While there are exceptions, one of the most important rules in the UCCJEA is that wherever the kids have been for the 6 months prior to litigation is the state that will be the “home state” which should have jurisdiction over the case.

For example, if Texas is the UCCJEA “home state,” then the case will probably be handled in Texas.

But remember, there are exceptions, and the exceptions are why you need a UCCJEA lawyer. There are no guarantees with any lawyer you hire, but hiring someone who has expertise in the UCCJEA is a good start if you do have an interstate custody (allocation) case.

What if my kids have already been removed from Illinois?

If your kids have already been removed from Illinois, then you might have an emergency on your hands. You should probably also read this article I wrote about UCCJEA emergencies.

Dealing with a UCCJEA emergency is kind of like dealing with a kidnapping. When hiring a lawyer, it is critical not only that you have a UCCJEA lawyer who knows the law, but also that you have one that is experienced in putting together what might resemble a “sting operation” to get your kid back.

But here’s the problem – sometime when a kid is taken by deception the Court thinks the matter is not an emergency. For example, let’s say about 5 months ago your kid was taken from Illinois to Texas. You are almost at the 6 month mark – and you just realized that when the Removing Parenting told you he or she was just going there for the summer, he or she was really planning to relocate permanently.

So you’ve been fooled.

In such a case, judges sometimes wrongly allow the wrongdoer – the Removing Parent – for tricking the Left Behind Parent into going allow with the children being taken to another state for a supposedly temporary time period.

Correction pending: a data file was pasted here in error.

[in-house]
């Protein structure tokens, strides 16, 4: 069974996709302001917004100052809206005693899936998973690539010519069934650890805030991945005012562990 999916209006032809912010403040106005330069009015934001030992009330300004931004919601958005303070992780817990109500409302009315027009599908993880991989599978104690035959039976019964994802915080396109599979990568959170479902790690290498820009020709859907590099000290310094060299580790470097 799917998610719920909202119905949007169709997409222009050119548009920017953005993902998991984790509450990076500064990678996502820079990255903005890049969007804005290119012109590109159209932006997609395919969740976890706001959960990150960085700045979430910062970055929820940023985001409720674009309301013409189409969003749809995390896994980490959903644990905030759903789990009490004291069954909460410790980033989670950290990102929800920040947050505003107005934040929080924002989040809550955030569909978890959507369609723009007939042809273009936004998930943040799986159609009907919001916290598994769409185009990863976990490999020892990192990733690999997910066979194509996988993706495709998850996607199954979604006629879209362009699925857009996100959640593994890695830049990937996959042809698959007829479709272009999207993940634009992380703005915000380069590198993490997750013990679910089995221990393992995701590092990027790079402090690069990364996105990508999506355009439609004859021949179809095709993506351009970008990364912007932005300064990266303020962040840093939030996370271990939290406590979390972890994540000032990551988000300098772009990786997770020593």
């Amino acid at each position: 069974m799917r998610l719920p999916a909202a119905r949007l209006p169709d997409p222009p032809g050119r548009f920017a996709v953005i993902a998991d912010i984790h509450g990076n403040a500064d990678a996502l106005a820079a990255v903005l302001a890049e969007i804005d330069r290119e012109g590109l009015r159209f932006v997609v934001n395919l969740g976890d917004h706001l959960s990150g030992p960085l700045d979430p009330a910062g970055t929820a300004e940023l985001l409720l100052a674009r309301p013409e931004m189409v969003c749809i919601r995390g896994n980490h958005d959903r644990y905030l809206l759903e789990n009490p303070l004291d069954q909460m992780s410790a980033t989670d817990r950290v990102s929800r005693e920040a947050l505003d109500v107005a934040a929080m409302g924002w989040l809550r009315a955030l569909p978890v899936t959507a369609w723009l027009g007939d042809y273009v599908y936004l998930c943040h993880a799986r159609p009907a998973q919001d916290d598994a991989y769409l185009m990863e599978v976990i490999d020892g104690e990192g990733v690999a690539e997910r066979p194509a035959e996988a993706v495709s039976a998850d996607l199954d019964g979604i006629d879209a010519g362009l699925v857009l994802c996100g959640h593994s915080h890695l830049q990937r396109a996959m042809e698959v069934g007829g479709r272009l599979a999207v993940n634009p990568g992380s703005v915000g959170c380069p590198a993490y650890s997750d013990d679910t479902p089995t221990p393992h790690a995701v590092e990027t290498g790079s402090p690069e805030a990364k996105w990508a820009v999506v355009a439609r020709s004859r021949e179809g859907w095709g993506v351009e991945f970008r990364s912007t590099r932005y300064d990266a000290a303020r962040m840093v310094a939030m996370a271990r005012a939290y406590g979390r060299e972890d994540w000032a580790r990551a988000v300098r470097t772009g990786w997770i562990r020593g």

A case like this is an example of why a Left Behind Parent really needs a good UCCJEA lawyer. . . a regular divorce lawyer won’t due. A lawyer with actual expertise into the UCCJEA will recognize how to address situations where the Left Behind Parent was tricked into thinking the children’s removal was temporary (when the Removing Parent meant it to be permanent).

For example, if I was handling a case with a tricked Left Behind Parent, I might use Section 208 of the Illinois UCCJEA, titled “Jurisdiction Declined by Reason of Conduct.”

What if the judge rules against me?

Sometimes trial judges get it wrong. That’s why there are appellate courts.

UCCJEA cases can be emotional, confusing, and fast-changing.

Of course, the best thing to do is to win your case at every step. But that is sometimes not possible.

If you want to appeal a decision in a UCCJEA can, I can evaluate your case, and handle an appeal.

About the author: Contact Illinois family law attorney David Wolkowitz at 312-554-5433 or online. He is a family law and divorce attorney serving Chicago and the Counties of Cook, Champaign, DuPage, Kane, Kendall, Lake, McHenry, and Will. Areas of practice include divorce, uncontested divorce, child custody, visitation, spousal maintenance, child support, and the Uniform Child Custody Jurisdiction & Enforcement Act (the “UCCJEA”).